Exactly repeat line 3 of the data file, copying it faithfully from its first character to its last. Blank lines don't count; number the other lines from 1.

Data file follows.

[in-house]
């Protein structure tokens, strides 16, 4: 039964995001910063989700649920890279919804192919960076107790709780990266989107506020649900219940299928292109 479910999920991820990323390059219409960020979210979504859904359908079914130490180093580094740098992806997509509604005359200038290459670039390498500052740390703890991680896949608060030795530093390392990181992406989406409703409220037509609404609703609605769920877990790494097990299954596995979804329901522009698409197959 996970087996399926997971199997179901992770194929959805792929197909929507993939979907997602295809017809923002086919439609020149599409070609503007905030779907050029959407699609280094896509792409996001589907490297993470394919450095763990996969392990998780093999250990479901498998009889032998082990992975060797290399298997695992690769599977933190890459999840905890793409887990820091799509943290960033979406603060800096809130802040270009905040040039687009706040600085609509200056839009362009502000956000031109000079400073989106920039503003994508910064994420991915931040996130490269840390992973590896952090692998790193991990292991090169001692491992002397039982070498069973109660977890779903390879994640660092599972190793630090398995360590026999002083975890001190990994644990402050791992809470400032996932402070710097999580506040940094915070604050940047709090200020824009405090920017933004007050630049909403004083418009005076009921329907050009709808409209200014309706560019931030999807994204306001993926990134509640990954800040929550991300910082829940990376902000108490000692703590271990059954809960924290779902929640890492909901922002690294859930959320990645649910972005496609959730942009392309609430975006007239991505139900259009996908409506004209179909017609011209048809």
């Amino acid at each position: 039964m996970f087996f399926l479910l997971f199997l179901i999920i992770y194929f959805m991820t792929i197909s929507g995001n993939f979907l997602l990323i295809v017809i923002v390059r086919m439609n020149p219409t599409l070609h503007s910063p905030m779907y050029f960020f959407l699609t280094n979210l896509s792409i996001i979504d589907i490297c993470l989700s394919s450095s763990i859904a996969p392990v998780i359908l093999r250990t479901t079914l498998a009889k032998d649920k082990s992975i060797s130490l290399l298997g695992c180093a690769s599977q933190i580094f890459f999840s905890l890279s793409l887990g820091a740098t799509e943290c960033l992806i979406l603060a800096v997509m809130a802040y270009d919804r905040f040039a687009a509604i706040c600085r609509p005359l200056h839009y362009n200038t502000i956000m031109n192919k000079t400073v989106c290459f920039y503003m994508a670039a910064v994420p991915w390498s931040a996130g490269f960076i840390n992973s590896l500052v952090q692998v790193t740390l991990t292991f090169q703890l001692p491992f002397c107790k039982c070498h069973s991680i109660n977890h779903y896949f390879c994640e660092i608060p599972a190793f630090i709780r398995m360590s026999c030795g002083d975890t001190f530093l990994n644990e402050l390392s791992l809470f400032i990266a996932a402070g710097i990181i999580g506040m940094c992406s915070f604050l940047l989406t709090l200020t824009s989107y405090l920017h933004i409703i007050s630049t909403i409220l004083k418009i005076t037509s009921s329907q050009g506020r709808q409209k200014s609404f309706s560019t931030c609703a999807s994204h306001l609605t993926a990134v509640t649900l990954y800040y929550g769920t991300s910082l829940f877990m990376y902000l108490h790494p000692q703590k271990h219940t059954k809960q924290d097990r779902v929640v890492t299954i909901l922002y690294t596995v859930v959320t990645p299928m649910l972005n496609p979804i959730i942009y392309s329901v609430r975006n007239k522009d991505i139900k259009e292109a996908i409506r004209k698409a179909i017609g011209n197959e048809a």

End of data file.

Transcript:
């Amino acid at each position: 039964m996970f087996f399926l479910l997971f199997l179901i999920i992770y194929f959805m991820t792929i197909s929507g995001n993939f979907l997602l990323i295809v017809i923002v390059r086919m439609n020149p219409t599409l070609h503007s910063p905030m779907y050029f960020f959407l699609t280094n979210l896509s792409i996001i979504d589907i490297c993470l989700s394919s450095s763990i859904a996969p392990v998780i359908l093999r250990t479901t079914l498998a009889k032998d649920k082990s992975i060797s130490l290399l298997g695992c180093a690769s599977q933190i580094f890459f999840s905890l890279s793409l887990g820091a740098t799509e943290c960033l992806i979406l603060a800096v997509m809130a802040y270009d919804r905040f040039a687009a509604i706040c600085r609509p005359l200056h839009y362009n200038t502000i956000m031109n192919k000079t400073v989106c290459f920039y503003m994508a670039a910064v994420p991915w390498s931040a996130g490269f960076i840390n992973s590896l500052v952090q692998v790193t740390l991990t292991f090169q703890l001692p491992f002397c107790k039982c070498h069973s991680i109660n977890h779903y896949f390879c994640e660092i608060p599972a190793f630090i709780r398995m360590s026999c030795g002083d975890t001190f530093l990994n644990e402050l390392s791992l809470f400032i990266a996932a402070g710097i990181i999580g506040m940094c992406s915070f604050l940047l989406t709090l200020t824009s989107y405090l920017h933004i409703i007050s630049t909403i409220l004083k418009i005076t037509s009921s329907q050009g506020r709808q409209k200014s609404f309706s560019t931030c609703a999807s994204h306001l609605t993926a990134v509640t649900l990954y800040y929550g769920t991300s910082l829940f877990m990376y902000l108490h790494p000692q703590k271990h219940t059954k809960q924290d097990r779902v929640v890492t299954i909901l922002y690294t596995v859930v959320t990645p299928m649910l972005n496609p979804i959730i942009y392309s329901v609430r975006n007239k522009d991505i139900k259009e292109a996908i409506r004209k698409a179909i017609g011209n197959e048809a």